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Q&A: What to Know About Melanoma

CancerWise - May 2007

The number of people diagnosed with melanoma is increasing at the highest rate of any type of cancer. This lethal skin cancer affects all genders and age groups, and is the most common cancer among young adults.

Answering questions about symptoms, prevention and other specifics about melanoma is Susan Chon, M.D., an assistant professor in M. D. Anderson’s Department of Dermatology.

What is melanoma?

Melanoma is an aggressive type of skin cancer. It usually appears as a pigmented growth on the skin. In rare cases, melanomas are skin-colored and not pigmented. Melanomas can appear as flat or raised growths.

Less common types of melamona may occur in the eyes and mouth. If you notice any discoloration or changes in vision, seek out an ophthalmologist. If you notice any new growths or non-healing sores in the mouth, see your dentist or primary care physician.

What causes melanoma?

Everyone has melanocytes, cells that make the melanin that gives skin its pigment or color. Sometimes melanocytes change, either spontaneously or when damaged by sun exposure. With time, this damage can result in melanoma.

Risk factors include:

  • History of blistering sun burns
  • Family history of melanoma
  • Fair skin type
  • High number of moles
  • Atypical moles
  • Immune suppression

What are the symptoms of melanoma?

Any pigmented growth that changes in size, shape, color or sensitivity needs to be examined and possibly may be biopsied by a physician. Remember the ABCDE method of skin cancer self-examination.

See a dermatologist if skin lesions have irregularities in:

  • Asymmetry – Different on one side than the other
  • Border – Jagged edges
  • Color – Changes in color or more than one color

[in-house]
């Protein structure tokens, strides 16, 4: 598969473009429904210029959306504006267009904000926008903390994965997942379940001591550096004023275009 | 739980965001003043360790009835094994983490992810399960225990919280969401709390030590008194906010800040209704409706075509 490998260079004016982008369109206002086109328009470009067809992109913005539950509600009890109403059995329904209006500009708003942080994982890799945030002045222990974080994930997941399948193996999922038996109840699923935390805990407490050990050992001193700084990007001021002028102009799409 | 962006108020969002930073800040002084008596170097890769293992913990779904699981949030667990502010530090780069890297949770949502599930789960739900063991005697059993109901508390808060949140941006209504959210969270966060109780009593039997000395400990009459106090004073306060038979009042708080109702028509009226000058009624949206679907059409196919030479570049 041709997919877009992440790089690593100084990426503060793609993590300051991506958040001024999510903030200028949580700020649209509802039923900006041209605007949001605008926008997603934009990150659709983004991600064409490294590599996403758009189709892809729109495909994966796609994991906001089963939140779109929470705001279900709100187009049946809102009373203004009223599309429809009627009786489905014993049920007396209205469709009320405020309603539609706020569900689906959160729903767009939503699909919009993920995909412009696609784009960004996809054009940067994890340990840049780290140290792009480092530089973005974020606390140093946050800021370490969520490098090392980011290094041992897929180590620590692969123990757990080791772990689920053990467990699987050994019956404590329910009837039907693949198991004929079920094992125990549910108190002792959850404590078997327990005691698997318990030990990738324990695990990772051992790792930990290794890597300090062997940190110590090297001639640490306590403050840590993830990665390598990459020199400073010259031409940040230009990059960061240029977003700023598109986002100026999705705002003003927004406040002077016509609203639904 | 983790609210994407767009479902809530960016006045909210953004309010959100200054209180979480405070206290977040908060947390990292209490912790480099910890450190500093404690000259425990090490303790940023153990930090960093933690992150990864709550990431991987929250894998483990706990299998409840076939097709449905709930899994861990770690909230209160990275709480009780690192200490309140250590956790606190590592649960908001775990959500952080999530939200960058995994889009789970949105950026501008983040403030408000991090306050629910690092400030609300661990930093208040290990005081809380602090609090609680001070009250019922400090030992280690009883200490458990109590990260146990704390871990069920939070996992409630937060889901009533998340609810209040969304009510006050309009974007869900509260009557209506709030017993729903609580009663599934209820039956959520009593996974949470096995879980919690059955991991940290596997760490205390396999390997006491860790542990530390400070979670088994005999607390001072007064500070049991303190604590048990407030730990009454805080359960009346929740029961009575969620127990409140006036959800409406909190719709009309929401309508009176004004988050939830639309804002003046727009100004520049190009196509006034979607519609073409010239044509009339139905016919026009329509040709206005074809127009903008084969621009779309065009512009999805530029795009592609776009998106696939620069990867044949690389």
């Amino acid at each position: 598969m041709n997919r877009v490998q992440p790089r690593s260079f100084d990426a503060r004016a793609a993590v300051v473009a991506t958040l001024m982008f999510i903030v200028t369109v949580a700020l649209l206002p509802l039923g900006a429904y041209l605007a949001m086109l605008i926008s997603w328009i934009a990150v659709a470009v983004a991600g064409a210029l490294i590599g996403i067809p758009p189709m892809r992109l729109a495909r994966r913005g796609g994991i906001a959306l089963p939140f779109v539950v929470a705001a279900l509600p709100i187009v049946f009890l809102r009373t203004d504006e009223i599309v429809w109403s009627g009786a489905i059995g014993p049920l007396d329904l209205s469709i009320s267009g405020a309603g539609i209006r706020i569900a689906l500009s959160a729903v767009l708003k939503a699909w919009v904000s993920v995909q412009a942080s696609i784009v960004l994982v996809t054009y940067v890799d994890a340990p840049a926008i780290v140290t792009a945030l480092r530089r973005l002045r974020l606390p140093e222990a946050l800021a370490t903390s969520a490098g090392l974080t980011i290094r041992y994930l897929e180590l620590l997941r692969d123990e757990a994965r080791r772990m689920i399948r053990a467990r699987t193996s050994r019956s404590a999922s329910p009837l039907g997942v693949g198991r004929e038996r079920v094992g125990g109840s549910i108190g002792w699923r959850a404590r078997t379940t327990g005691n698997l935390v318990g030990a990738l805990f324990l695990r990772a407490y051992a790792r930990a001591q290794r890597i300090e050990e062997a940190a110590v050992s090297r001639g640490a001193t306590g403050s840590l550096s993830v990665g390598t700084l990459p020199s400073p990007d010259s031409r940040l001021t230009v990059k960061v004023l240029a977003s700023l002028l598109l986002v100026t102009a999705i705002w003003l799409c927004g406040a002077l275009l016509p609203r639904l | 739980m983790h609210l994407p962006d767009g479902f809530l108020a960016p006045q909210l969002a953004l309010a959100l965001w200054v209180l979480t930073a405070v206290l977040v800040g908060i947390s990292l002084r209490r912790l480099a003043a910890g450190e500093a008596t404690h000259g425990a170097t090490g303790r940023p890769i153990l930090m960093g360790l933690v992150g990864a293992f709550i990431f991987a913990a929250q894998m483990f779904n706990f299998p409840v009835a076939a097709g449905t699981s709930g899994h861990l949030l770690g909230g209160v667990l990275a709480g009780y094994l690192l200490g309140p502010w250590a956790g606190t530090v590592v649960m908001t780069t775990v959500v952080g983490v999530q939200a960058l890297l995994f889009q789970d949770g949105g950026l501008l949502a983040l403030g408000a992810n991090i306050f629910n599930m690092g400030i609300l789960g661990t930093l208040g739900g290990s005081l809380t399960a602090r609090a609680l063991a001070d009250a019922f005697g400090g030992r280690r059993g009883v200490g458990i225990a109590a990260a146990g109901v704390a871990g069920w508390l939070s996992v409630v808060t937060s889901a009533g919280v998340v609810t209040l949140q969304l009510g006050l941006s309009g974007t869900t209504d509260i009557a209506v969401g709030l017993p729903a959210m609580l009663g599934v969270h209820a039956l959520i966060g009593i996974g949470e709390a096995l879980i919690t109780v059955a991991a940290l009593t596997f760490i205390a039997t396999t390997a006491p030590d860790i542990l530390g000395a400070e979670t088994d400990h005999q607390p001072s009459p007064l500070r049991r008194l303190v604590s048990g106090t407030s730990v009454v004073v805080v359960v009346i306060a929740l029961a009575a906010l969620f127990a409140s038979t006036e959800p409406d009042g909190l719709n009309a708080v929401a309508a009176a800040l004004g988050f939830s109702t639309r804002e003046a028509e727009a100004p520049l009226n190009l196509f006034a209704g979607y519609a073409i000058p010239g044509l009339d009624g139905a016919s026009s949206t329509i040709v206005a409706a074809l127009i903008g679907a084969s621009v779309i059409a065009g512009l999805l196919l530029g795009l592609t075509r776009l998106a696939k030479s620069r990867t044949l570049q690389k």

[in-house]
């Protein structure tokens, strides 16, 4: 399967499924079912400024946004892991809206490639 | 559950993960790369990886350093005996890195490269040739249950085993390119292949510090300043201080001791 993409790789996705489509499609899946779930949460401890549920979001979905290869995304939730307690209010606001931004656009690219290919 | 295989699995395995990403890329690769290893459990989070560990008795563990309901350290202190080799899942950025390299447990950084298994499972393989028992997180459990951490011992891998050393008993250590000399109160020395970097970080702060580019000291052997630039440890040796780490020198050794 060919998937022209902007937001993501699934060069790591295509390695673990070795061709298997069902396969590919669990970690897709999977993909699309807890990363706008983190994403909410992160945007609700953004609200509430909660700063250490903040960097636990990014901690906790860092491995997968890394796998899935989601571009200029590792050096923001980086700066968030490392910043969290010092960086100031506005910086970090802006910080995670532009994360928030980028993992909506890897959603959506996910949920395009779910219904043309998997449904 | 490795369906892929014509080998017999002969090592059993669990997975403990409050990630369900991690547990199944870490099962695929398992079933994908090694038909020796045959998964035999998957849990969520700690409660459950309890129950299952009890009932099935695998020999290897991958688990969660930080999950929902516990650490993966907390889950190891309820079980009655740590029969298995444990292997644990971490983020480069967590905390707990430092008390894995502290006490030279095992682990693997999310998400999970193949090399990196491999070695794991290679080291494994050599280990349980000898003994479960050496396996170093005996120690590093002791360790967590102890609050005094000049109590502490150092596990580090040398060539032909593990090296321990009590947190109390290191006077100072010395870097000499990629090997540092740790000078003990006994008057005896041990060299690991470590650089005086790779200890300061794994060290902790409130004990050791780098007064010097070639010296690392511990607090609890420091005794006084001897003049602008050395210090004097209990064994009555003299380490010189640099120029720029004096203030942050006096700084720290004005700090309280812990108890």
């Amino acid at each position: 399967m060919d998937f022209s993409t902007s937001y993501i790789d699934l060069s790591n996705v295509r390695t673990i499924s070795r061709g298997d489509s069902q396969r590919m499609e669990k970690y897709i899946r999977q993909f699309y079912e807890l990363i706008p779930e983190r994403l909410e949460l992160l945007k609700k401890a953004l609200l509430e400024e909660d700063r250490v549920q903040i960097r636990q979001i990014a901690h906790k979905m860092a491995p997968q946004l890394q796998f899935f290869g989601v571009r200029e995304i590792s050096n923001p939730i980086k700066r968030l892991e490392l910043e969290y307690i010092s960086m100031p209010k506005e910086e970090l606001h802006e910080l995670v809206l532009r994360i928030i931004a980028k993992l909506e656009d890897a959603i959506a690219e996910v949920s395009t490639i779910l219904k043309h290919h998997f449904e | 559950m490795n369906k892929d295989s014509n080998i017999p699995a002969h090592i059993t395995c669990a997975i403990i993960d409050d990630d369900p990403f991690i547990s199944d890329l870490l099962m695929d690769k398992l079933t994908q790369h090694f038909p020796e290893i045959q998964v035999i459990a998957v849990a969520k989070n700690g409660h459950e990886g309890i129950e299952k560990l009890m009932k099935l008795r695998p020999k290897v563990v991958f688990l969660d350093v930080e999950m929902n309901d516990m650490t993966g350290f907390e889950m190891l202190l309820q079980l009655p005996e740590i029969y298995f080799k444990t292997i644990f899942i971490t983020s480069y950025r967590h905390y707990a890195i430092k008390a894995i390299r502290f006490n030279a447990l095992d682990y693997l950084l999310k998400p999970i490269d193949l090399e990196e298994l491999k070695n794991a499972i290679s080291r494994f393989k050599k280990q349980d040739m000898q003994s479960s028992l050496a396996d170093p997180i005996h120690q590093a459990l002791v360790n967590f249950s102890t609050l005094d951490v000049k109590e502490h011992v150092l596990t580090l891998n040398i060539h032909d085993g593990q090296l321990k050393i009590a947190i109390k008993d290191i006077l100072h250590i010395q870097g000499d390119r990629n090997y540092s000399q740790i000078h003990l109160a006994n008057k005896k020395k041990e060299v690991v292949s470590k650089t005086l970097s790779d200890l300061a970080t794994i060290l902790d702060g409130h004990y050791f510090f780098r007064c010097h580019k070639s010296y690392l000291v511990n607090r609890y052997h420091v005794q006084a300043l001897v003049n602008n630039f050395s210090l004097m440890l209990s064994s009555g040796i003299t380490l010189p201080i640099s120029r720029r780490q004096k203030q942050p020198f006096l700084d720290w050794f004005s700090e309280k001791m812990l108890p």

• Diameter – Larger than the tip of a pencil eraser
  • Evolution – Any change such as:
    • Itching
    • Bleeding
    • Pain
    • Scaling

How can melanoma be prevented?

To reduce melanoma risk, Chon recommends people:

  • Limit sun exposure:
    • Avoid sunburn
    • Avoid peak periods (10 a.m.-3 p.m.)
    • Use a sunscreen sun protection factor (SPF) of 30
    • Wear protective clothing when possible:
      • Broad-brimmed hat
      • Long-sleeved shirt
      • Pants
  • Conduct regular skin self-exams
  • Report suspicious moles to a physician
  • Visit a dermatologist at least annually if they have a:
    • History of intense sun exposure
    • Family history of melanoma
    • Large number of pigmented moles

What is the main treatment for melanoma?

Remember that the first defense against skin cancer is always prevention, especially against intense sun damage.

Treatment varies widely depending on the size, type and stage of the cancer.

If detected in the early stages, melanoma is often treatable. The main treatment for early-stage melanoma is surgery. A thin melanoma is usually treated with a wide local excision of the skin.

Melanomas that are 1 millimeter or more in thickness are considered more aggressive than thin melanomas and may spread to nearby lymph nodes. These melanomas are treated with wide local excisions of the skin, and lymph node biopsy may be considered. If the melanoma has spread to the lymph nodes, patients may be offered additional treatment.

What new treatments are being studied?

A great deal of research is being carried out on melanoma, especially in academic medical centers. Clinical trials include studies of vaccines and small molecules that target specific growth pathways in the tumor.

No major breakthroughs have been made yet, but it may not be too far in the future. In the meantime, people should continue to limit sun exposure and be aware of changes in any pigmented moles.

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© 2014 The University of Texas MD Anderson Cancer Center